22 Jan Could Qualcomm’s China Joint Venture Be A Game-Changer For The Server Industry?
Qualcomm’s ARM-based Server Demonstration at Announcement Event in San Francisco, October 2015
(Photo credit: Gina Longoria, Moor Insights & Strategy)
China has become an increasingly important market over the last several years for server technology providers, and leading vendors such as Hewlett-Packard Enterprise, IBM and Intel are all making significant investments to get more than their fair share of the pie. Earlier this week, Qualcomm announced a joint venture in China that I believe could be a game-changer in the server space over the long term. If executed effectively, the joint venture could help China get closer to the locally-sourced datacenter infrastructure that they are demanding.
By some estimates, China is now the #2 country for server sales worldwide and has been growing at a rate much faster than the overall market. And despite the recent economic slowdown, many believe that the datacenter business in China will continue to flourish as demand to expand the capacity of the country’s datacenters doesn’t appear to be waning anytime soon. In an era where much of the world’s server hardware demand has stagnated, leading vendors are looking to opportunities like China to keep their businesses growing. But the Chinese government has made it clear that they want to move toward indigenous datacenter products and reduce their reliance on US and Western European vendors for long term advanced technologies.
In October 2015, Qualcomm publicly announced their plans to go after the server processor market—a market that is dominated today by Intel—and demonstrated their first pre-production server chip based on the low-power ARM architecture from ARM Holdings. In that announcement, Qualcomm specifically mentioned China as a key target market for their server-focused efforts. Qualcomm’s announcement this week to create a joint venture agreement with the Chinese province of Guizou called Guizhou Huaxintong Semi-Conductor Technology Co. to locally design, develop and sell advanced server chipsets is a critical step that may help turn this vision into a reality. Both parties have invested $280 million in the joint venture, which will be 55% owned by Guizhou and 45% owned by a subsidiary of Qualcomm.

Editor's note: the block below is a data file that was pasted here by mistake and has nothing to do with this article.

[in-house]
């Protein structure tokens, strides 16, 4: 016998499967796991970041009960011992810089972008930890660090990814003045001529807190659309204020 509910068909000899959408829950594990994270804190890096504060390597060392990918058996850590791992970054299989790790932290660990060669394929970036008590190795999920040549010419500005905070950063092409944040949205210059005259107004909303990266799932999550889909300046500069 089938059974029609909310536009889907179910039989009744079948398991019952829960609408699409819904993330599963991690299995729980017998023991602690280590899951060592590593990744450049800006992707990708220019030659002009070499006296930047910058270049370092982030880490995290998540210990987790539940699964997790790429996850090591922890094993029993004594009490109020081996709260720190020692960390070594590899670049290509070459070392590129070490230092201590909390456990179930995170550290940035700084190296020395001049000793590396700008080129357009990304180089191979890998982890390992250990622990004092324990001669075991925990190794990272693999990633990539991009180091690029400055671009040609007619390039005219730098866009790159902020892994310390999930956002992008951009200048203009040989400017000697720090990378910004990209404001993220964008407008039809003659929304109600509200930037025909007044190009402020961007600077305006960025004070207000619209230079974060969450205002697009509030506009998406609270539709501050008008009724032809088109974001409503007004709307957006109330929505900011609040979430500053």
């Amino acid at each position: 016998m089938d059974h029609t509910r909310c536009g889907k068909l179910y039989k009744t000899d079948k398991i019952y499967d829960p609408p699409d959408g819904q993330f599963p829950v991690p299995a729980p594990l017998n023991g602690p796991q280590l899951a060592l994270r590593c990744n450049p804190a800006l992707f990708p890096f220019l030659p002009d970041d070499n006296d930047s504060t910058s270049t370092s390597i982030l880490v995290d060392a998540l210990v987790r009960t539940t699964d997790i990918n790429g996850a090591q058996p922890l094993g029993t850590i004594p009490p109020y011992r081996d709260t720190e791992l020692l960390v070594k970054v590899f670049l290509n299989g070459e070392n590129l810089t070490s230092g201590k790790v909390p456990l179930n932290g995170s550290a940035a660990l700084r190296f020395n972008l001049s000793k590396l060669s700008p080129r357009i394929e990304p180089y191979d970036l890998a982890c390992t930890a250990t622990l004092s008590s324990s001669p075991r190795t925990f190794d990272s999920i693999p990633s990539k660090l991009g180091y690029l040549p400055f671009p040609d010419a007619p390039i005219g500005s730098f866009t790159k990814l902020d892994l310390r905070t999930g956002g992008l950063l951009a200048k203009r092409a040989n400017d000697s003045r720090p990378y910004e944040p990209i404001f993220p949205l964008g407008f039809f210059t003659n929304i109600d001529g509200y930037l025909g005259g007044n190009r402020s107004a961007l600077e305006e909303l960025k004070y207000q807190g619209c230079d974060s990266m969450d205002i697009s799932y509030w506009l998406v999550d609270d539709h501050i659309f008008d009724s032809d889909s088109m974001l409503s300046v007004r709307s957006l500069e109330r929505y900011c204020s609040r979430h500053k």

Leveraging Qualcomm’s design expertise and IP, Guizhou Huaxintong Semi-Conductor Technology Co. will have a leg up as a local supplier versus foreign suppliers when competing for Chinese government and enterprise contracts. The joint venture has a stated long term goal to develop chips for specific China customer needs, which could help Qualcomm gain significant insight into Chinese datacenter market requirements. In the long term, the Guizhou Huaxintong Semi-Conductor Technology Co. could leverage its server processor design and technology expertise to capture more datacenter infrastructure demand with products like networking and storage controllers as well.
I believe this is a good move by Qualcomm and shows that they recognize the importance of China’s desire for indigenous products if they want to compete and gain market share over the long term. But Intel isn’t resting on its laurels and has made significant investments in China over the last 30 years. I plan to cover Intel’s recent announcements on its strategy to remain competitive in the China datacenter market in future articles.
Qualcomm still faces a huge uphill battle in the datacenter space. While the desire to source locally continues to elevate in China, Qualcomm has not yet released their first product to market and must prove over the next several years that their technology can compete against the incumbent x86 architecture from Intel. Also, other competing architectures like IBM’s OpenPOWER initiative along with homegrown processor efforts in China are beginning to gain traction.
China is smart to bet on multiple horses in this race, and it will be an interesting race to watch over the next several years as these new partnerships and technologies begin to develop.